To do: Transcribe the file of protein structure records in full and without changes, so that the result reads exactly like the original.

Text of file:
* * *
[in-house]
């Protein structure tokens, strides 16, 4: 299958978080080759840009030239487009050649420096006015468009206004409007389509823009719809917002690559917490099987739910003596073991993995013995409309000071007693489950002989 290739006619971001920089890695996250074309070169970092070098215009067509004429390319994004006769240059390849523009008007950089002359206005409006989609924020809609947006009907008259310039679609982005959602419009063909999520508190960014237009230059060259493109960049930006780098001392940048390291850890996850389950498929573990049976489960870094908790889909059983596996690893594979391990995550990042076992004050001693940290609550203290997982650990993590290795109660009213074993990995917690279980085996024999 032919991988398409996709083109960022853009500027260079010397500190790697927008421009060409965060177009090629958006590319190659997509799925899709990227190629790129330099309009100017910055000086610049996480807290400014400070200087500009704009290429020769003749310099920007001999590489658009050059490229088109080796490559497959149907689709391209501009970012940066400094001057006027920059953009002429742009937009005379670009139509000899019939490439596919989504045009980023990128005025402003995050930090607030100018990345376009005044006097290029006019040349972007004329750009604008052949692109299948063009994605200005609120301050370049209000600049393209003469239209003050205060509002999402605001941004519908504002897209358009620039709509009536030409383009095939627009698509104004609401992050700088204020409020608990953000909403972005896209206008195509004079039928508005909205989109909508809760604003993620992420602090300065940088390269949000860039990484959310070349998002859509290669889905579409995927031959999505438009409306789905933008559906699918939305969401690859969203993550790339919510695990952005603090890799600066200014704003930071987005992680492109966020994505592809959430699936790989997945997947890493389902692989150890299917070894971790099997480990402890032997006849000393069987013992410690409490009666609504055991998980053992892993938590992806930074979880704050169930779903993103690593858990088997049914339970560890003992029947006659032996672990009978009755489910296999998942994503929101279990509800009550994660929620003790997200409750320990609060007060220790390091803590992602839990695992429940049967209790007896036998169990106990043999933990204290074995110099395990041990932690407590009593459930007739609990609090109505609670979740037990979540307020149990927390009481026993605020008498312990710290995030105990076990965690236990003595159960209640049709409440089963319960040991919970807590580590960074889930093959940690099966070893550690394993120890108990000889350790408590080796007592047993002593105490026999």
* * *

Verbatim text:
[in-house]
């Protein structure tokens, strides 16, 4: 299958978080080759840009030239487009050649420096006015468009206004409007389509823009719809917002690559917490099987739910003596073991993995013995409309000071007693489950002989 290739006619971001920089890695996250074309070169970092070098215009067509004429390319994004006769240059390849523009008007950089002359206005409006989609924020809609947006009907008259310039679609982005959602419009063909999520508190960014237009230059060259493109960049930006780098001392940048390291850890996850389950498929573990049976489960870094908790889909059983596996690893594979391990995550990042076992004050001693940290609550203290997982650990993590290795109660009213074993990995917690279980085996024999 032919991988398409996709083109960022853009500027260079010397500190790697927008421009060409965060177009090629958006590319190659997509799925899709990227190629790129330099309009100017910055000086610049996480807290400014400070200087500009704009290429020769003749310099920007001999590489658009050059490229088109080796490559497959149907689709391209501009970012940066400094001057006027920059953009002429742009937009005379670009139509000899019939490439596919989504045009980023990128005025402003995050930090607030100018990345376009005044006097290029006019040349972007004329750009604008052949692109299948063009994605200005609120301050370049209000600049393209003469239209003050205060509002999402605001941004519908504002897209358009620039709509009536030409383009095939627009698509104004609401992050700088204020409020608990953000909403972005896209206008195509004079039928508005909205989109909508809760604003993620992420602090300065940088390269949000860039990484959310070349998002859509290669889905579409995927031959999505438009409306789905933008559906699918939305969401690859969203993550790339919510695990952005603090890799600066200014704003930071987005992680492109966020994505592809959430699936790989997945997947890493389902692989150890299917070894971790099997480990402890032997006849000393069987013992410690409490009666609504055991998980053992892993938590992806930074979880704050169930779903993103690593858990088997049914339970560890003992029947006659032996672990009978009755489910296999998942994503929101279990509800009550994660929620003790997200409750320990609060007060220790390091803590992602839990695992429940049967209790007896036998169990106990043999933990204290074995110099395990041990932690407590009593459930007739609990609090109505609670979740037990979540307020149990927390009481026993605020008498312990710290995030105990076990965690236990003595159960209640049709409440089963319960040991919970807590580590960074889930093959940690099966070893550690394993120890108990000889350790408590080796007592047993002593105490026999």